According to Julia Selleys, a senior environmentalist with Hennepin County, any restaurant requires a valid food license to be able to make, sell, serve or give away food.
“First they had no license, which is why they were ordered to close,” Selleys said. “Then they were given a special event license which is limited in duration, and the state rules are 21 days for those.”
There was one caveat with that license in the case of Basil, they weren’t able to use their large pizza oven that makes the staple food.
“It wasn’t up to code,” Selleys said. “They don’t have an approved vent system for the pizza oven. The regular license is being held up by that.”
Jacqueline Larson, the communications and marketing manager for the city of St. Louis Park, said that city inspections staff has been working closely with Basil to ensure their recirculating hood meets code requirements. According to the city’s website, the city approved a permit on Friday, May 4, to “install ductwork, kitchen hood, oven.”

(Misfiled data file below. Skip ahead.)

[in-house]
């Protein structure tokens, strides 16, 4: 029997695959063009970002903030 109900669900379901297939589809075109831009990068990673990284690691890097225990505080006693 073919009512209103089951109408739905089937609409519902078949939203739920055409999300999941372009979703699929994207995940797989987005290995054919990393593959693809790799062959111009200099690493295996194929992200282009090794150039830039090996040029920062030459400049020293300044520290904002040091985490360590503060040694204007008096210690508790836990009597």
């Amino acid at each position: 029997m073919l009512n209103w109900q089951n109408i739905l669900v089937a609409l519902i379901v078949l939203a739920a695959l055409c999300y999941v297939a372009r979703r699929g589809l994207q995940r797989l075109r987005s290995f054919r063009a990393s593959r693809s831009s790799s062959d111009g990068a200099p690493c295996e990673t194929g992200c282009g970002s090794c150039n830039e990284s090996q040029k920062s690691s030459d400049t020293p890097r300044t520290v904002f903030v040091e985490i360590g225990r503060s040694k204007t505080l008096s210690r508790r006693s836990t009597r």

Wendy Runge, the wife of chef/owner Peter Runge, said that everything had been going well.
“This was a surprise,” she said. “For right now it could be a day, it could be a week. Whatever they tell us to do, we’ll do.”
Generically speaking, Selleys said, when someone opens a business, they submit plans to both the city and county at the same time. “If I’m doing the plan review, I tell the city and vice versa,” she said. “It should be a dual-track process.
“But [with Basil], they’ve never had the approval to use the big oven. Until you have an approved plan, which they don’t have by the county, they aren’t supposed to bring in any new equipment.”